British shoppers may pay a high price from Europe's horsemeat scandal

More testing of meat products on the heels of the expanding European horsemeat scandal won’t be cheap. Such tests will likely increase food costs, especially products with small profit margins, and worsen food-price inflation.

LONDON – For Britons worried that last week's beef lasagna was in fact a helping of horse, peace of mind that such a meal will never reach dining tables again may come at a price.

Livestock specialists say that contrary to some public comments by supermarkets, ensuring a chain of quality from farm to table will cost money – particularly at the cheaper, ready-made meal end.

"How can you supply a meal for two people for a pound (about $1.55)?" said Andrew Hyde, managing director of British meat supplier Traymoor. "I know what things cost and I know that if I was to put six ounces of quality mincemeat into a lasagna or a cottage pie then I would have to charge twice that price."

The horsemeat scandal, which has triggered product recalls across Europe and damaged confidence in the food industry, erupted last month when tests in Ireland revealed some beef products sold there and in Britain contained equine DNA.

The British government has come under pressure to act and to explain lapses in quality control. Supermarkets, catering and restaurant firms, as well as food manufacturers, are battling to restore consumer confidence amid a welter of lurid headlines playing on a popular British queasiness about eating horsemeat.

Although Tesco, Britain's biggest retailer, has said raising standards "doesn't mean more expensive food," many in the meat industry are not convinced.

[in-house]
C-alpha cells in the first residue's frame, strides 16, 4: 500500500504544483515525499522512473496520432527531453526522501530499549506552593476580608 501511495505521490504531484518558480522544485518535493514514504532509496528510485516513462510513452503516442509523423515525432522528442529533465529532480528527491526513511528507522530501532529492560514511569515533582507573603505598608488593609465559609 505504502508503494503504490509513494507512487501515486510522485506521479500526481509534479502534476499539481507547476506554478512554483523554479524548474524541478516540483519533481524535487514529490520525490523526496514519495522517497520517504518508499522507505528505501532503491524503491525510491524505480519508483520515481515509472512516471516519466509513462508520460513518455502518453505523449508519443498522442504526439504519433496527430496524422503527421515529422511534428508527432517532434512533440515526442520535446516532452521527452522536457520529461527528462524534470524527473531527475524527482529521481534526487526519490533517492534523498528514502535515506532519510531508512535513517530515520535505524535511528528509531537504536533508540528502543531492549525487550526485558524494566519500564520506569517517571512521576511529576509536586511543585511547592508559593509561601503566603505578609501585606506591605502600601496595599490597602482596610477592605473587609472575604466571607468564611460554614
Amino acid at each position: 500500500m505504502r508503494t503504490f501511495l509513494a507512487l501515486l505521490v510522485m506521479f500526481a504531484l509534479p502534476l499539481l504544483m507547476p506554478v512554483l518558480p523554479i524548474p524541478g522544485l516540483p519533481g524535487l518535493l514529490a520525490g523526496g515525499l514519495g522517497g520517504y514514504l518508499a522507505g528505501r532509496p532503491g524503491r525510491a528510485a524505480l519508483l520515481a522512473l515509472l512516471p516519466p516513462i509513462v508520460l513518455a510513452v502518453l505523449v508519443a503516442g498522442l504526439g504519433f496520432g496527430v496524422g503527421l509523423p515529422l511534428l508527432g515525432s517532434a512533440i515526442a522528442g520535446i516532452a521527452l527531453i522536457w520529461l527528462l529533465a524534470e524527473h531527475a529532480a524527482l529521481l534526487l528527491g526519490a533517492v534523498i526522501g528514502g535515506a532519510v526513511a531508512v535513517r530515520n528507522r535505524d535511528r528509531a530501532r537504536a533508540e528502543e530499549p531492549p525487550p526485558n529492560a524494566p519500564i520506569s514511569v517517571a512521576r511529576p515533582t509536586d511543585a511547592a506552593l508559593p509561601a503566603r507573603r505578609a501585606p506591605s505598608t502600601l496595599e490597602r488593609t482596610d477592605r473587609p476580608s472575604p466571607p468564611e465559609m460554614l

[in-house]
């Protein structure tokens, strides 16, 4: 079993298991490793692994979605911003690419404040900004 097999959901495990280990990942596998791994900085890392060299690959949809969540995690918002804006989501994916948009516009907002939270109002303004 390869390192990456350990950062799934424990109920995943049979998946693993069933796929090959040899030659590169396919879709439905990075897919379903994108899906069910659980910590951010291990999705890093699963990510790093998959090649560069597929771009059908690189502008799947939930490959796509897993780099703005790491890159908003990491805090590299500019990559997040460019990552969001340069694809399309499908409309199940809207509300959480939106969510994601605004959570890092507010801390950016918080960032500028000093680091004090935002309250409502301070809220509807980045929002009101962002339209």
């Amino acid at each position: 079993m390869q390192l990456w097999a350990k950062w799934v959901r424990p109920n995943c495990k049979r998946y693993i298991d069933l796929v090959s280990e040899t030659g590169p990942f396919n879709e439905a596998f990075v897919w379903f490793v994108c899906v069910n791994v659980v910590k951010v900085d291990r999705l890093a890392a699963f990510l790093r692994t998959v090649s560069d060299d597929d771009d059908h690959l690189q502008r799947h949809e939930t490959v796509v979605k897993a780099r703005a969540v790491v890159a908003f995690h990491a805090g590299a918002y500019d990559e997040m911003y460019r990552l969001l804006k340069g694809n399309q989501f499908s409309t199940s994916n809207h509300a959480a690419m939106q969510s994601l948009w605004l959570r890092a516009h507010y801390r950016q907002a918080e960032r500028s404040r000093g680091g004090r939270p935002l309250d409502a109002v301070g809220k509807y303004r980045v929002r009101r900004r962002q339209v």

"Producing high quality, fully traceable, high welfare standard livestock costs money to put on peoples' tables," said Peter Garbutt, chief livestock adviser for Britain's farmers union, the NFU.

He said consumers had to be more realistic.

Lawmakers are expected to respond to the scandal with further regulation to ensure an ongoing regime of product testing, quality assurance and policing of standards.

With DNA testing costing up to $770 per sample, creating a robust regime will not come cheap.

PRICE RISES

Analysts reckon value lines, such as frozen beef burgers or spaghetti Bolognese meals, are currently so cheap and profit margins so thin that supermarkets have little room for maneuver.

They say that spells increased margin pressure for already squeezed suppliers and price rises for consumers.

"I don't think there's any way that we can escape the viewpoint that the price of having guaranteed food in terms of it contains what it says it contains is ultimately higher prices," said Neil Saunders of retail research agency Conlumino.

"We might be speaking about a couple of pence (3 cents)  on an item, because this is a game about volume."

That would add to food price inflation, already running at 4.9 percent in the 12 weeks to Jan. 20 as a result of high commodity prices, according to market researcher Kantar, causing a further squeeze on the budgets of shoppers reeling from meager wage rises and government austerity measures.

That is a scenario lawmakers fear.

"The consumer cannot be left to face a Catch-22 where they can either pay for food that complies with the highest standards of traceability, labeling and testing, or accept that they cannot trust the provenance and composition of the foods they eat," said Anne McIntosh, a legislator who chairs the cross-party Food and Rural Affairs Committee, which published a report into the scandal last week.

Food experts say globalization has helped the food industry grow, but has also created a vast system which has fuelled the risk of adulteration.

Mark Price, managing director of upmarket British grocer Waitrose, told Reuters the horsemeat scandal was the inevitable result of big grocers putting pressure on suppliers.

"If you have a competition that says: Who can sell the cheapest stuff? Inevitably at a point in time you will get something like this," he said.

Two Competition Commission investigations have cleared supermarkets of unduly pressuring suppliers.

Tesco CEO Philip Clarke said on Friday he had ordered a review of the firm's approach to its supply chain. He wants relationships with its suppliers to become more "transparent and collaborative."

Cooperative Group CEO Peter Marks similarly spoke of taking a closer look at its supply chain.

Meanwhile, although the horsemeat scandal has undermined grocers' relationship with customers, investors appear unperturbed.

Last week, the height of the crisis, shares in Britain's food retail sector rose 1.2 percent. So far this year the sector is up 6.2 percent.

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